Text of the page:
The trial of the four New York City police officers who shot Amadou Diallo is now being held in Albany. I work within walking distance of the courthouse, and will be covering the trial exclusively for The Hittman Chronicle. Not the actual trial, which you can watch yourself on Court TV, but the events and crowds surrounding it, especially the protesters and the police. Most of these observations will be made on my lunch hour, so don't expect this to be all that comprehensive. I'd like to post these articles quickly, so there won't be much in the way of graphics or fancy layouts. You can expect two or three updates a week, so bookmark this page and check back often.
If you don't enjoy these pages, you most certainly will not like The Hittman Chronicle.
January 31, 2000 - Jury selection began today. The protesters gathered in the park across the street from the courthouse. A green rubber snow fence surrounded the park, and additional barricades were set up in front of the courthouse. The Albany police were calm, confident and everywhere, guarding the entrances to the courthouse, the street in front of it and the parking lot behind it.
Nearly a dozen news vans and trucks from New York City TV stations lined State street, their satellite dishes all pointing in approximately the same direction. I was wondering where the local news trucks were until I went into the park. Channel Six, Ten, Thirteen and Fox all had prime positions on the other side of the park, within spitting distance of the protesters. But this was the first day, and no one was spitting yet.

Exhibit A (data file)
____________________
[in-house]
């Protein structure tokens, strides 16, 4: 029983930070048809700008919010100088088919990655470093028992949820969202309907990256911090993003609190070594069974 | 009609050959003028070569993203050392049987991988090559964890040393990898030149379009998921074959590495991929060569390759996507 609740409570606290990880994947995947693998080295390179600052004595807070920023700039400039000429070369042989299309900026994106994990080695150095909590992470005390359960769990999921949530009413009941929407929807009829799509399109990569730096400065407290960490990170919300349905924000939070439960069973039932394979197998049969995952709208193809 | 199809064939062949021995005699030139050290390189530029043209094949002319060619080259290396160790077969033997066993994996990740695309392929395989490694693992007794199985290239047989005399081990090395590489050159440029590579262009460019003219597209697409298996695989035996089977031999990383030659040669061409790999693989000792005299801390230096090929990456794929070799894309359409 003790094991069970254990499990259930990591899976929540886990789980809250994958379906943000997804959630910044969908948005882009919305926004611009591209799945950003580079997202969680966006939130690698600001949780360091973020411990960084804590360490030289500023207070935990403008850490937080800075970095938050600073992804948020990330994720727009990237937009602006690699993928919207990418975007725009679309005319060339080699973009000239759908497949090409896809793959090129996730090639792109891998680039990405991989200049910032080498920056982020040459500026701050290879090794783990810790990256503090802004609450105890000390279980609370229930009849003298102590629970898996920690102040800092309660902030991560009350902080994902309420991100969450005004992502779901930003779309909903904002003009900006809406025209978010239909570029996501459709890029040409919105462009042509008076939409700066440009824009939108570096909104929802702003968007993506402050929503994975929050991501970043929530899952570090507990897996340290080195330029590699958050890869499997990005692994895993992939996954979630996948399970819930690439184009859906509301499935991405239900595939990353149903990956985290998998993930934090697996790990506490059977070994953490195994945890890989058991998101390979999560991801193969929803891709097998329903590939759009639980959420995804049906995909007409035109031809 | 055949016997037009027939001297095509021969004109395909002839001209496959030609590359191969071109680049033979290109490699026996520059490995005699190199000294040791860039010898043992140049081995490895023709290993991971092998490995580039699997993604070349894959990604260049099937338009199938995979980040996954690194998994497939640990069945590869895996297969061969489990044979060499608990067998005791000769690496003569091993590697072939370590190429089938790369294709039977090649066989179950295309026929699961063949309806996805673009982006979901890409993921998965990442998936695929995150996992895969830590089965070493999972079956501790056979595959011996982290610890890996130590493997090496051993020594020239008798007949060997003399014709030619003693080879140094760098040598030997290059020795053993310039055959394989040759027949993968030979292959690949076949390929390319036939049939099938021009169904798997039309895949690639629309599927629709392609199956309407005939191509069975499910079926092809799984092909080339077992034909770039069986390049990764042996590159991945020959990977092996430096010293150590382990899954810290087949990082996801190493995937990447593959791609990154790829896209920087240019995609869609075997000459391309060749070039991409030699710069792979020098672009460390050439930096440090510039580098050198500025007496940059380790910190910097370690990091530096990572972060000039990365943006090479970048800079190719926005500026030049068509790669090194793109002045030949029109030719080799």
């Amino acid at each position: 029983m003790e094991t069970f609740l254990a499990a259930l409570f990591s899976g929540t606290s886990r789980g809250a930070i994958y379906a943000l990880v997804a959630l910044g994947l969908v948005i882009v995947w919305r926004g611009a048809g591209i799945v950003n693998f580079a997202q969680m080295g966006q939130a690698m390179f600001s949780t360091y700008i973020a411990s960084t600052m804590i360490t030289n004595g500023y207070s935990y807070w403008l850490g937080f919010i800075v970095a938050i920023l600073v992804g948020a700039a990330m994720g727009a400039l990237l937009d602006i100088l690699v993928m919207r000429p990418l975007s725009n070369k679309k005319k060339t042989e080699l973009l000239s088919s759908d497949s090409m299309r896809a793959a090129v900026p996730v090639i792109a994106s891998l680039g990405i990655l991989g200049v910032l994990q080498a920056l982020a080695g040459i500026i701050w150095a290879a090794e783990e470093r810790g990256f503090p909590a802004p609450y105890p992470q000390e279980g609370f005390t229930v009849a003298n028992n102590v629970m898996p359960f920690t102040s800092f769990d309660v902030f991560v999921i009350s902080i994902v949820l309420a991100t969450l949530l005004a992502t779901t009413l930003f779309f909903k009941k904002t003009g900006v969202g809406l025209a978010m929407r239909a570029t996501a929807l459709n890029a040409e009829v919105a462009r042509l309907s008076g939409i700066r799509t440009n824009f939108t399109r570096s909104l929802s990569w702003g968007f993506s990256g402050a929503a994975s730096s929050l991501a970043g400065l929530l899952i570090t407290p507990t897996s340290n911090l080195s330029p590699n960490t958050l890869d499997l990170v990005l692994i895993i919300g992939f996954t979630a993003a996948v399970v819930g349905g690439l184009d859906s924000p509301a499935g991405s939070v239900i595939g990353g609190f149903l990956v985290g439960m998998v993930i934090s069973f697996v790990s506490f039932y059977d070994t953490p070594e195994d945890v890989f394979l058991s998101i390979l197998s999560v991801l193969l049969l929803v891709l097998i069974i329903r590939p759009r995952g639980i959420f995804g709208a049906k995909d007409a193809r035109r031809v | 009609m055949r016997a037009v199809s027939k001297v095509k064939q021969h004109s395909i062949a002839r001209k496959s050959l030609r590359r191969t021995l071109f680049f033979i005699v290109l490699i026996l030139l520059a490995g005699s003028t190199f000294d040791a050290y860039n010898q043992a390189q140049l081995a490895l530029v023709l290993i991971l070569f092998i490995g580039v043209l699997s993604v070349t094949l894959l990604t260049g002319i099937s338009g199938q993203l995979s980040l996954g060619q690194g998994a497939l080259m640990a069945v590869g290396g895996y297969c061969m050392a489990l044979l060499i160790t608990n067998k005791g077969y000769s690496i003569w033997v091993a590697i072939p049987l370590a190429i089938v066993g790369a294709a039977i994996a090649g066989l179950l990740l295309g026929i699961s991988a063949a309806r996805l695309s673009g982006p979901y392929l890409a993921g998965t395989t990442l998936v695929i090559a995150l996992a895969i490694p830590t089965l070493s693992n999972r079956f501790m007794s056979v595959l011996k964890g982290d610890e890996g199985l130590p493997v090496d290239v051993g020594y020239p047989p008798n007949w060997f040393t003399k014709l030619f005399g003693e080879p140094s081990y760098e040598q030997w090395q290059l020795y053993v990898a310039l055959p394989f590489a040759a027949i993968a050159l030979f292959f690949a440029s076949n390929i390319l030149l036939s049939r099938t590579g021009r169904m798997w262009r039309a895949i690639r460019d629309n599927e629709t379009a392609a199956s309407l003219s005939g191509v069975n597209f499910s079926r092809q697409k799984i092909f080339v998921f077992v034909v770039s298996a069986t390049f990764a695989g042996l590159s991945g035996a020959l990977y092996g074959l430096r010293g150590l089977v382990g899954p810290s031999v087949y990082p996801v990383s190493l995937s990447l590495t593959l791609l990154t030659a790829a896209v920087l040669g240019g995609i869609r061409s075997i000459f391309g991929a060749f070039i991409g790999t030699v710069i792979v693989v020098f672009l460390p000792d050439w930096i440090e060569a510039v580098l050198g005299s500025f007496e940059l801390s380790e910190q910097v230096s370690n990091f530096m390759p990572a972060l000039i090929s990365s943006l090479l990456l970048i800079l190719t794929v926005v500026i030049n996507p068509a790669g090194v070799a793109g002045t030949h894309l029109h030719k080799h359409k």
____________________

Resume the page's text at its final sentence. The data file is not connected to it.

The crowd in the park wasn't too large, but it wasn't embarrassingly small either. There was no sign of Pretty Al Sharpton, either in the park or in any of the many restaurants in downtown Albany. A few people were on the small stage, doing a good job of making impassioned speeches. The crowd was well behaved and was quiet with the exception of one "No justice, no peace" chant. I had missed the singing of "Amen," a song whose lyrics are
Two people were carrying signs saying "13 Million People in The Bronx Are Watching!" The population of the entire city of New York is less than eight million, with the Bronx contributing about 1.2 million to the total; evidently protesting does not require a math degree. Others were carrying signs that said, "We can serve! We're from the Bronx!" They left out "We've completely missed the point!"
Some folks, like me, appeared to be there out of curiosity, just milling around and checking out the crowd. Others were there for various causes, some only weakly related to the trial. One guy was selling a fifteen-dollar book listing 2,000 people who had been killed by law enforcement officers over the past ten years. He didn't have a book listing the cops that were killed in the line of duty.
A woman was selling the "Revolutionary Worker," a thin tabloid featuring a picture of convicted cop-killer Mumia Abu-Jamal on the cover. The paper claims to be the "Voice of the Revolutionary Communist Party, USA," but she still charged me a buck for it. (Their mailing address is Chicago's Merchandise Mart.) None of the articles were about Diallo, but a blue sheet of paper stapled inside contained a rant condemning the shooting, the New York cops, the move to Albany, the jury system, the New York authorities, the power structure, the judges, the LA cops who beat Rodney King, the Rodney King jury, and anyone else who crossed the writer's mind. The only people he praised where the rioters in LA, whose rampages destroyed most of the minority owned business in the area. "Our actions need to make it crystal clear that we're going to fight thru (sic) on this case until they convict those murdering pigs," the tract exclaimed. "And if they don't convict these pigs, we'll make them wish they had!" It ends with an all caps, bold face proclamation "JAIL AMADOU'S MURDERERS! THE CAPITALIST SYSTEM IS THE PROBLEM, REVOLUTION IS THE SOLUTION!" Who can argue with someone who believes the police behave better under a communist regime?